The continuation of a beautiful friendship? Mexico and the U.S. expressed renewed optimism about their alliance, with a common goal -- making the North American continent the center of global economy in the 21st century, through common interests and trade integration. That's what U.S. Vice President Joe Biden and Mexico’s President Enrique Peña Nieto said after their meeting on Friday, in which Biden praised the reformist approach of Peña Nieto’s administration.
“There is no relationship we value more, no relationship with more promise [than Mexico] or a region in the world with more opportunities than North America to generate growth in the next 20 or 30 years,” said Biden, remembering that next year will be the 20th anniversary of the North American Free Trade Agreement.
The U.S. vice president also praised the slew of reforms that have been proposed by Peña Nieto in the past few months, including the energy reform that opens state-owned oil giant Pemex to private investors, and financial reform. Biden said he was “impressed by the proposals, which go beyond parties’ disagreements,” and also made a point of reassuring there would be no interference: “It is for Mexicans, and them only, to make these decisions. We are willing to help as much as we can, if asked to do so.”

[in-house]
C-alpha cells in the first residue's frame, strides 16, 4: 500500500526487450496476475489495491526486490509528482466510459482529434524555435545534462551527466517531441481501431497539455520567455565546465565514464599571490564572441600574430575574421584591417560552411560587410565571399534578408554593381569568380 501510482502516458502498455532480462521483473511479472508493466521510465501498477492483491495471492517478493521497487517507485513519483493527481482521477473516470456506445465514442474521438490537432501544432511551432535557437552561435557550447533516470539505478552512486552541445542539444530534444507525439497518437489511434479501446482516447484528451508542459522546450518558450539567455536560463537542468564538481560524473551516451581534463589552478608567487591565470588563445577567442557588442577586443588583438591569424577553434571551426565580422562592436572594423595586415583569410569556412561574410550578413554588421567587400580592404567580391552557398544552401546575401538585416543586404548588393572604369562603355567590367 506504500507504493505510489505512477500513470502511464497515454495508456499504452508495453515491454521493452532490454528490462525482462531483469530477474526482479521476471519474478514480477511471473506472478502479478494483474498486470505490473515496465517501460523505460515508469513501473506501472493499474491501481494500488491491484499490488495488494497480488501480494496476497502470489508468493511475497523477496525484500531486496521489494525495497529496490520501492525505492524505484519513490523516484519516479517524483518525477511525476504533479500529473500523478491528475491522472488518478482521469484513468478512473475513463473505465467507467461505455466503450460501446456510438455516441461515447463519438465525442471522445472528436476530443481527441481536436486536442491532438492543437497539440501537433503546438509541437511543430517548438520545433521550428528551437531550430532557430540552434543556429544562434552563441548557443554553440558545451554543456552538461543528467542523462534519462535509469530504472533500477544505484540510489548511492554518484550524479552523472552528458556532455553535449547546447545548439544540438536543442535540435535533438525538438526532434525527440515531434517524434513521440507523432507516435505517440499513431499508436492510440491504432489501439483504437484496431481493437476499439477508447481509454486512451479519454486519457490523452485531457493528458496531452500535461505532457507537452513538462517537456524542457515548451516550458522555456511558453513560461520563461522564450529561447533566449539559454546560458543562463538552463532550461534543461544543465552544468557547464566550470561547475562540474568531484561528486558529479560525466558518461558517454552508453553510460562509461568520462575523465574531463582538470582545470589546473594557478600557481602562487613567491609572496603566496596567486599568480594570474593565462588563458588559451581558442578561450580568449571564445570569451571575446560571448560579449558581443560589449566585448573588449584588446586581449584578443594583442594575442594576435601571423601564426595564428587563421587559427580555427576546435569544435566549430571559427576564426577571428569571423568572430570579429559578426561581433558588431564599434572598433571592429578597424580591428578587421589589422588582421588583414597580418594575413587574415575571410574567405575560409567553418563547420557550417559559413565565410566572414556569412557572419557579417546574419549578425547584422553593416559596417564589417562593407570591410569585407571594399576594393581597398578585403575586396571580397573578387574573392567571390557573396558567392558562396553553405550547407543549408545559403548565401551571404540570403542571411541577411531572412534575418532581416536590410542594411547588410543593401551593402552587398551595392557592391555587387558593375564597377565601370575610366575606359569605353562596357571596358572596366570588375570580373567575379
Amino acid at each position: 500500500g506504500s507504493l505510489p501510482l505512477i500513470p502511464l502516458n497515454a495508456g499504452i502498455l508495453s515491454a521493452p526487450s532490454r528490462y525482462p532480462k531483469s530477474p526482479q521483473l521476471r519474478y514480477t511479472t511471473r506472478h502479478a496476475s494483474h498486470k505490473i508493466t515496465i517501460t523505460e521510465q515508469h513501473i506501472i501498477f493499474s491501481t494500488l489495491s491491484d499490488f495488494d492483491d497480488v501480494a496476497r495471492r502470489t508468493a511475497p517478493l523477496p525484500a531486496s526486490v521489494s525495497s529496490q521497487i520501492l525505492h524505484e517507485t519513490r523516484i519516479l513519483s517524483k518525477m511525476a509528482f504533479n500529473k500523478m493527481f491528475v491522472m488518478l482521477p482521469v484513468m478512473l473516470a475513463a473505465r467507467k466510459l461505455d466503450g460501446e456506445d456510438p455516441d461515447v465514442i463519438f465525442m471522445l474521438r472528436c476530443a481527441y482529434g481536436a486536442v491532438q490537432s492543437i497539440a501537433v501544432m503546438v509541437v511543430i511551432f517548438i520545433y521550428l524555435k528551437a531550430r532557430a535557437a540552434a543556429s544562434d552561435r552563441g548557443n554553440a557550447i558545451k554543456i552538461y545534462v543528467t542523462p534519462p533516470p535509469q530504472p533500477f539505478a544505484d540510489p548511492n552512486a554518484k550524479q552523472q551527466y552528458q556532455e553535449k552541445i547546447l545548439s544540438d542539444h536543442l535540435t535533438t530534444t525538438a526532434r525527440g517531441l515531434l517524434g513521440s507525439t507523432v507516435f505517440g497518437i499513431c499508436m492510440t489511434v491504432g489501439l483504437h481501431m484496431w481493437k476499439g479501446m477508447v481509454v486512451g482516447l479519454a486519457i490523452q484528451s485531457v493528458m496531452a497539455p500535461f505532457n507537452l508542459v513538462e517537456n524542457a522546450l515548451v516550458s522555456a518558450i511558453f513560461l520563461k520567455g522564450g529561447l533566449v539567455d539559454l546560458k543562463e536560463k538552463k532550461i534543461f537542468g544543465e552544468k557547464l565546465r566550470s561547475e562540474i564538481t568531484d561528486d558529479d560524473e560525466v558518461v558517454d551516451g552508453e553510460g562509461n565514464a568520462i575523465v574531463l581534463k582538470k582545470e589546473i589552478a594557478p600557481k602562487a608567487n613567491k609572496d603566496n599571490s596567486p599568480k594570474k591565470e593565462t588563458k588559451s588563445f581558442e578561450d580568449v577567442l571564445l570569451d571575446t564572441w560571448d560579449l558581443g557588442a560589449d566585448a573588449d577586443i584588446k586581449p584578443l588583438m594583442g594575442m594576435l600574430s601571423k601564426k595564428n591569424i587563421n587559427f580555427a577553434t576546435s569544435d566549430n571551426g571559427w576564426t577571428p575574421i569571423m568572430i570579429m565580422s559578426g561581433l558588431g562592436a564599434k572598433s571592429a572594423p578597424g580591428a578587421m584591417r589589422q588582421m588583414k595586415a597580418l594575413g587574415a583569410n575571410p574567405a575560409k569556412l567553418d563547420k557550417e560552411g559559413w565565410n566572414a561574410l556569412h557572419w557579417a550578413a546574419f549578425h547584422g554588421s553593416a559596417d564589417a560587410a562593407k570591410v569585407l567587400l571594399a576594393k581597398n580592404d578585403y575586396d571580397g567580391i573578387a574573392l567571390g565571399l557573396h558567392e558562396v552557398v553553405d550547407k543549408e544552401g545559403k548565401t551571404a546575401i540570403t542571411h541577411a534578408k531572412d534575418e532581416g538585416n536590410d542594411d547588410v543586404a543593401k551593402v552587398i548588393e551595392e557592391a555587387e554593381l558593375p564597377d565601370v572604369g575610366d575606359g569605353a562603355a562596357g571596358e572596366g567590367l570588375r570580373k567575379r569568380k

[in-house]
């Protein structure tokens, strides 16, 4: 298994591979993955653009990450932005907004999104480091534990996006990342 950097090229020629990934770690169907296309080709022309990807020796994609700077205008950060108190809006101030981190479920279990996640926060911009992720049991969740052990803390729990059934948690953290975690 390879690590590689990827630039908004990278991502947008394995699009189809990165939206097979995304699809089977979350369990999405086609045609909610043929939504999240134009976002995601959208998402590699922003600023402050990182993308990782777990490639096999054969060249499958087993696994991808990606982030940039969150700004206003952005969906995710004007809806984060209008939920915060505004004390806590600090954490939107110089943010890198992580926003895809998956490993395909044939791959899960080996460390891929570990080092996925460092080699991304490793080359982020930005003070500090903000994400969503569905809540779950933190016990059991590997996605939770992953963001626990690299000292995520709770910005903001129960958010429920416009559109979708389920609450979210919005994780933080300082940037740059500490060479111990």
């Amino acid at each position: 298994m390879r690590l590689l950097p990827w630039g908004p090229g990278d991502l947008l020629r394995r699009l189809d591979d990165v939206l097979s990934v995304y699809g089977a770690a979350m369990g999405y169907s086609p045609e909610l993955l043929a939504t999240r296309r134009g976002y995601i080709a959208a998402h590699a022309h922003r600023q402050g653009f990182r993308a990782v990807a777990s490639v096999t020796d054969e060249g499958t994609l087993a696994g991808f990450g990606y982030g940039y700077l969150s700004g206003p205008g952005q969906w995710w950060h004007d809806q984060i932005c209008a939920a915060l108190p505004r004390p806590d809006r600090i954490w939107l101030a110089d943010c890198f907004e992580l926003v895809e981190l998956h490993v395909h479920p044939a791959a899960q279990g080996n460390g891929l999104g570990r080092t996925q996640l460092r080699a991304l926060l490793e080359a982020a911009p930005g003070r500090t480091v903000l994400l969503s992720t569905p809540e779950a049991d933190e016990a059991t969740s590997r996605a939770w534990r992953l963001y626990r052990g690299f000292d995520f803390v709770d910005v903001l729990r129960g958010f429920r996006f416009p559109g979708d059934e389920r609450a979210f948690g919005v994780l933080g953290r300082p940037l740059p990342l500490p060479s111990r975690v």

The two countries vowed to work together towards the modernization of their common border, to make it easier for goods, information and people to go through. Every day, 70 percent of the trade between both countries -- which reached $500 billion in 2012, according to the U.S. Census Bureau -- goes through the Río Grande. Mexico is the third trade partner of the U.S., after Canada and China.
The two leaders also opened the way for a more fluid movement of people between both countries. They established the Bilateral Forum of Higher Education, which aims to promote the exchange between college students in both countries. Immigration reform in the U.S. is stuck in Congress, where the Republican-controlled House is reluctant to take up the bill passed by the Democratic-majority Senate. Biden said a reform of immigration law would take 11 million undocumented immigrants in the U.S. -- about 6 million are Mexican -- “out of the shadows.”
Some issues were left out of the conversation, though. There was no mention of weapons or drug trafficking, and both leaders kept mute about the NSA espionage scandal (among the revelations by leaker Edward Snowden there was the U.S. spying on Peña Nieto even before he was president). Contrary to Brazilian President Dilma Rousseff, who in response to being spied canceled her upcoming visit to the U.S., the Mexican leader dismissed the matter. “President Barack Obama is going to look into the issue,” was all Peña Nieto said.